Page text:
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|U.S. Classification||215/299, 81/3.45, 215/296, 215/364|
|International Classification||B65D39/00, B67B7/06, B65D39/16|
|Cooperative Classification||B65D39/0011, B67B7/06, B65D39/16|
|European Classification||B65D39/00F1, B67B7/06, B65D39/16|
|May 22, 2002||AS||Assignment|
Owner name: GARDNER TECHNOLOGIES, INC., CALIFORNIA
Free format text: ASSIGNMENT OF ASSIGNORS INTEREST;ASSIGNOR:GARDNER, WILLIAM A.;REEL/FRAME:012941/0299
Effective date: 20020521
|Aug 11, 2006||FPAY||Fee payment|
Year of fee payment: 4
|Aug 11, 2006||SULP||Surcharge for late payment|
|Jun 13, 2007||AS||Assignment|
Owner name: GARDNER, WILLIAM, CALIFORNIA
Free format text: ASSIGNMENT OF ASSIGNORS INTEREST;ASSIGNOR:GARDNER TECHNOLOGIES, INC.;REEL/FRAME:019432/0035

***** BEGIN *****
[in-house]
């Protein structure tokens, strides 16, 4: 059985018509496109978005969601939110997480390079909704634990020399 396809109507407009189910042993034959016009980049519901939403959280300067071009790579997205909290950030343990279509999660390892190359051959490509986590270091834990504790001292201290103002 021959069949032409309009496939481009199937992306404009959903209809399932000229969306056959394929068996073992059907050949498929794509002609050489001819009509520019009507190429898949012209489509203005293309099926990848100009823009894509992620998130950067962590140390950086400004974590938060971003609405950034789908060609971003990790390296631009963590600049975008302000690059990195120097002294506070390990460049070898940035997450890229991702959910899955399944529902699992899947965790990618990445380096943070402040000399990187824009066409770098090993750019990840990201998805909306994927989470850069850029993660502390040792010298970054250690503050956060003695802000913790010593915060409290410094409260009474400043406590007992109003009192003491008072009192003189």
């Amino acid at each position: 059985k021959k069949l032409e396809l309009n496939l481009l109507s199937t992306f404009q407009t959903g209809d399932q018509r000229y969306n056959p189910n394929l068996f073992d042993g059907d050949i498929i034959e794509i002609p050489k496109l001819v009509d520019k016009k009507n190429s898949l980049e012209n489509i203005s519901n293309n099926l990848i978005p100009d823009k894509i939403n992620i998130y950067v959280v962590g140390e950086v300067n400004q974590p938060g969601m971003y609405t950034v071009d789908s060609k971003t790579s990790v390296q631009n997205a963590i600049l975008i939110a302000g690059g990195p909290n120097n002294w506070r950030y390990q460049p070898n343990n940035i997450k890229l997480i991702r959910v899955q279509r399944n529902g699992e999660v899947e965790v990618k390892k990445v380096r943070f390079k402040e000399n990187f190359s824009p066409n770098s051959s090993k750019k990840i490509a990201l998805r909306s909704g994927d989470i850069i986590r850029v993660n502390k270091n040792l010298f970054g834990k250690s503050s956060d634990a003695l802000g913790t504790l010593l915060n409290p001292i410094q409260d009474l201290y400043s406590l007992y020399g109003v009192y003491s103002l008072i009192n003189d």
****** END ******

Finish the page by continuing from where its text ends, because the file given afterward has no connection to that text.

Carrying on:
Effective date: 20061031
|Jul 11, 2007||AS||Assignment|
Owner name: GARDNER, WILLIAM, CALIFORNIA
Free format text: ASSIGNMENT OF ASSIGNORS INTEREST;ASSIGNOR:GARDNER TECHNOLOGIES, INC.;REEL/FRAME:019541/0820
Effective date: 20061231
|Jun 17, 2010||FPAY||Fee payment|
Year of fee payment: 8
|Sep 5, 2014||REMI||Maintenance fee reminder mailed|
|Jan 28, 2015||LAPS||Lapse for failure to pay maintenance fees|
|Mar 17, 2015||FP||Expired due to failure to pay maintenance fee|
Effective date: 20150128